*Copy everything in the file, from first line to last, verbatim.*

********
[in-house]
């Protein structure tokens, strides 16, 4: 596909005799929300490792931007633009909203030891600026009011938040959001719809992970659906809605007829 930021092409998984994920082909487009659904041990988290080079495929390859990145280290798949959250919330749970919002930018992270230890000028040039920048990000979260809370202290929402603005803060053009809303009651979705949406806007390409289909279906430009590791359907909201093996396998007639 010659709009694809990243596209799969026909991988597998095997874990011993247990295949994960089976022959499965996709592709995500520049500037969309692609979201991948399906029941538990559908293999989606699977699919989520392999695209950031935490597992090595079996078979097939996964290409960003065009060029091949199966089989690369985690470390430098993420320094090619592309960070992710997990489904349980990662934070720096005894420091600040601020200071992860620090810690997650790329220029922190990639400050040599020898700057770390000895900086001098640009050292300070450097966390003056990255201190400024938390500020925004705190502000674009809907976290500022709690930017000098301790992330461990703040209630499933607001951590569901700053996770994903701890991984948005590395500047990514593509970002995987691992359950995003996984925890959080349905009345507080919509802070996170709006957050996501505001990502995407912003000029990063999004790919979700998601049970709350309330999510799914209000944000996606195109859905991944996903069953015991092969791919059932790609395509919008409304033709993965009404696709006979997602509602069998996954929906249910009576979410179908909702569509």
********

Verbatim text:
[in-house]
């Protein structure tokens, strides 16, 4: 596909005799929300490792931007633009909203030891600026009011938040959001719809992970659906809605007829 930021092409998984994920082909487009659904041990988290080079495929390859990145280290798949959250919330749970919002930018992270230890000028040039920048990000979260809370202290929402603005803060053009809303009651979705949406806007390409289909279906430009590791359907909201093996396998007639 010659709009694809990243596209799969026909991988597998095997874990011993247990295949994960089976022959499965996709592709995500520049500037969309692609979201991948399906029941538990559908293999989606699977699919989520392999695209950031935490597992090595079996078979097939996964290409960003065009060029091949199966089989690369985690470390430098993420320094090619592309960070992710997990489904349980990662934070720096005894420091600040601020200071992860620090810690997650790329220029922190990639400050040599020898700057770390000895900086001098640009050292300070450097966390003056990255201190400024938390500020925004705190502000674009809907976290500022709690930017000098301790992330461990703040209630499933607001951590569901700053996770994903701890991984948005590395500047990514593509970002995987691992359950995003996984925890959080349905009345507080919509802070996170709006957050996501505001990502995407912003000029990063999004790919979700998601049970709350309330999510799914209000944000996606195109859905991944996903069953015991092969791919059932790609395509919008409304033709993965009404696709006979997602509602069998996954929906249910009576979410179908909702569509």